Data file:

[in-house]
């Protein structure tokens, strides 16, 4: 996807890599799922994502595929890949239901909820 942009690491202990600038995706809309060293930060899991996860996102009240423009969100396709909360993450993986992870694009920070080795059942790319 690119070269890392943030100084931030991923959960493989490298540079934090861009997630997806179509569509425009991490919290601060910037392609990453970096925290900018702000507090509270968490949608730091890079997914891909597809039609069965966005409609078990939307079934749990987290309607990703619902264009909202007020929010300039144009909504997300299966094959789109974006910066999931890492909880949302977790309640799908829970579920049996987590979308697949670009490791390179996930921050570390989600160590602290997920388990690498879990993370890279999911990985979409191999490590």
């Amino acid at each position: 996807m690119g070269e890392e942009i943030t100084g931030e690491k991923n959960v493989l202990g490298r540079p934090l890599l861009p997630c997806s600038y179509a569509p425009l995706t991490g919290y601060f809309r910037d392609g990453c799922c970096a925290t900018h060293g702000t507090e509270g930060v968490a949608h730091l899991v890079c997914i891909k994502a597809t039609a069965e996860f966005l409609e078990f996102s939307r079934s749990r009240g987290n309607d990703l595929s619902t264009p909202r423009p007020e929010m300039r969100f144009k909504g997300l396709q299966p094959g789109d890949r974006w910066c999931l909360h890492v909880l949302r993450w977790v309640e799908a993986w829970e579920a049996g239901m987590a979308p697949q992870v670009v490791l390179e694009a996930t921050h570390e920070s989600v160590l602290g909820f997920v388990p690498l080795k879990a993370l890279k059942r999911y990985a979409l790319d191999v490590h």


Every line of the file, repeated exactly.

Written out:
[in-house]
């Protein structure tokens, strides 16, 4: 996807890599799922994502595929890949239901909820 942009690491202990600038995706809309060293930060899991996860996102009240423009969100396709909360993450993986992870694009920070080795059942790319 690119070269890392943030100084931030991923959960493989490298540079934090861009997630997806179509569509425009991490919290601060910037392609990453970096925290900018702000507090509270968490949608730091890079997914891909597809039609069965966005409609078990939307079934749990987290309607990703619902264009909202007020929010300039144009909504997300299966094959789109974006910066999931890492909880949302977790309640799908829970579920049996987590979308697949670009490791390179996930921050570390989600160590602290997920388990690498879990993370890279999911990985979409191999490590």
């Amino acid at each position: 996807m690119g070269e890392e942009i943030t100084g931030e690491k991923n959960v493989l202990g490298r540079p934090l890599l861009p997630c997806s600038y179509a569509p425009l995706t991490g919290y601060f809309r910037d392609g990453c799922c970096a925290t900018h060293g702000t507090e509270g930060v968490a949608h730091l899991v890079c997914i891909k994502a597809t039609a069965e996860f966005l409609e078990f996102s939307r079934s749990r009240g987290n309607d990703l595929s619902t264009p909202r423009p007020e929010m300039r969100f144009k909504g997300l396709q299966p094959g789109d890949r974006w910066c999931l909360h890492v909880l949302r993450w977790v309640e799908a993986w829970e579920a049996g239901m987590a979308p697949q992870v670009v490791l390179e694009a996930t921050h570390e920070s989600v160590l602290g909820f997920v388990p690498l080795k879990a993370l890279k059942r999911y990985a979409l790319d191999v490590h």